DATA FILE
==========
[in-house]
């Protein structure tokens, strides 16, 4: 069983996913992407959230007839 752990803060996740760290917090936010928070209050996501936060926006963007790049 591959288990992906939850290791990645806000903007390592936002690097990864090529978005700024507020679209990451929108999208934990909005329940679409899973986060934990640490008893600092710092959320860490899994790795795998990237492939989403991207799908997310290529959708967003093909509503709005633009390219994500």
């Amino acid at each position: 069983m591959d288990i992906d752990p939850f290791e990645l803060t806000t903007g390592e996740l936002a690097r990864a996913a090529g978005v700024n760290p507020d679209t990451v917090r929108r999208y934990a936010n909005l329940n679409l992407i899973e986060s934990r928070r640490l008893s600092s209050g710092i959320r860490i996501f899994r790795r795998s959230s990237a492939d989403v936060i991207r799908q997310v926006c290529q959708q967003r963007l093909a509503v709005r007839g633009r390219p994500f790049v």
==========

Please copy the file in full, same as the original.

[in-house]
């Protein structure tokens, strides 16, 4: 069983996913992407959230007839 752990803060996740760290917090936010928070209050996501936060926006963007790049 591959288990992906939850290791990645806000903007390592936002690097990864090529978005700024507020679209990451929108999208934990909005329940679409899973986060934990640490008893600092710092959320860490899994790795795998990237492939989403991207799908997310290529959708967003093909509503709005633009390219994500």
């Amino acid at each position: 069983m591959d288990i992906d752990p939850f290791e990645l803060t806000t903007g390592e996740l936002a690097r990864a996913a090529g978005v700024n760290p507020d679209t990451v917090r929108r999208y934990a936010n909005l329940n679409l992407i899973e986060s934990r928070r640490l008893s600092s209050g710092i959320r860490i996501f899994r790795r795998s959230s990237a492939d989403v936060i991207r799908q997310v926006c290529q959708q967003r963007l093909a509503v709005r007839g633009r390219p994500f790049v």